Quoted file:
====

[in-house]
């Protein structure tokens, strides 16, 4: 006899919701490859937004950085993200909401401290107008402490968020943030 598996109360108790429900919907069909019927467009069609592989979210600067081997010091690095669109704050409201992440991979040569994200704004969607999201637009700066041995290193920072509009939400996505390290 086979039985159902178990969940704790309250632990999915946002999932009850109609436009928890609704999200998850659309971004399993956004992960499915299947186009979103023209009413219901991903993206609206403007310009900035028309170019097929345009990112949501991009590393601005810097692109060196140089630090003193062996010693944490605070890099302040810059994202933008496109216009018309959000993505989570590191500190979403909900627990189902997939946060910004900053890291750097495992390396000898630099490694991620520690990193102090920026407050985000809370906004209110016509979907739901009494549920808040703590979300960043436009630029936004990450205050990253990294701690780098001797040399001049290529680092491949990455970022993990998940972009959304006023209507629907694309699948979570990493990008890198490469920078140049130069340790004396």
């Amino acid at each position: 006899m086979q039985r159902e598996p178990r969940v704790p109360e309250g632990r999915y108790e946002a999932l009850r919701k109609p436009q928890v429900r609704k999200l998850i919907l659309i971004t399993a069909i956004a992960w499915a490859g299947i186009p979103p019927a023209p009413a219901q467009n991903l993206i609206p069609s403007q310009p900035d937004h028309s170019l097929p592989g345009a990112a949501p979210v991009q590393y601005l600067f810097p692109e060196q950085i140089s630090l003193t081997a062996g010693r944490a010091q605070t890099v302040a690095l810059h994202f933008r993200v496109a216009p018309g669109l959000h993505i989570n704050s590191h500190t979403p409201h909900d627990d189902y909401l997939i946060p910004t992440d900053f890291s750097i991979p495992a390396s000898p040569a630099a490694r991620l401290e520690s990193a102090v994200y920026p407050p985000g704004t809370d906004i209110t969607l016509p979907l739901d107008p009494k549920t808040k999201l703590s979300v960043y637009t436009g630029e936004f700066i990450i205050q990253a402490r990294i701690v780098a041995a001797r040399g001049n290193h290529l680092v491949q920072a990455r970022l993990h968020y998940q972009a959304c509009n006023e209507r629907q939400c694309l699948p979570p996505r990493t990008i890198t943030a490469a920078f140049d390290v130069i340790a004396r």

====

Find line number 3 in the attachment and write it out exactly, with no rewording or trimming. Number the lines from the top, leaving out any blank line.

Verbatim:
């Amino acid at each position: 006899m086979q039985r159902e598996p178990r969940v704790p109360e309250g632990r999915y108790e946002a999932l009850r919701k109609p436009q928890v429900r609704k999200l998850i919907l659309i971004t399993a069909i956004a992960w499915a490859g299947i186009p979103p019927a023209p009413a219901q467009n991903l993206i609206p069609s403007q310009p900035d937004h028309s170019l097929p592989g345009a990112a949501p979210v991009q590393y601005l600067f810097p692109e060196q950085i140089s630090l003193t081997a062996g010693r944490a010091q605070t890099v302040a690095l810059h994202f933008r993200v496109a216009p018309g669109l959000h993505i989570n704050s590191h500190t979403p409201h909900d627990d189902y909401l997939i946060p910004t992440d900053f890291s750097i991979p495992a390396s000898p040569a630099a490694r991620l401290e520690s990193a102090v994200y920026p407050p985000g704004t809370d906004i209110t969607l016509p979907l739901d107008p009494k549920t808040k999201l703590s979300v960043y637009t436009g630029e936004f700066i990450i205050q990253a402490r990294i701690v780098a041995a001797r040399g001049n290193h290529l680092v491949q920072a990455r970022l993990h968020y998940q972009a959304c509009n006023e209507r629907q939400c694309l699948p979570p996505r990493t990008i890198t943030a490469a920078f140049d390290v130069i340790a004396r």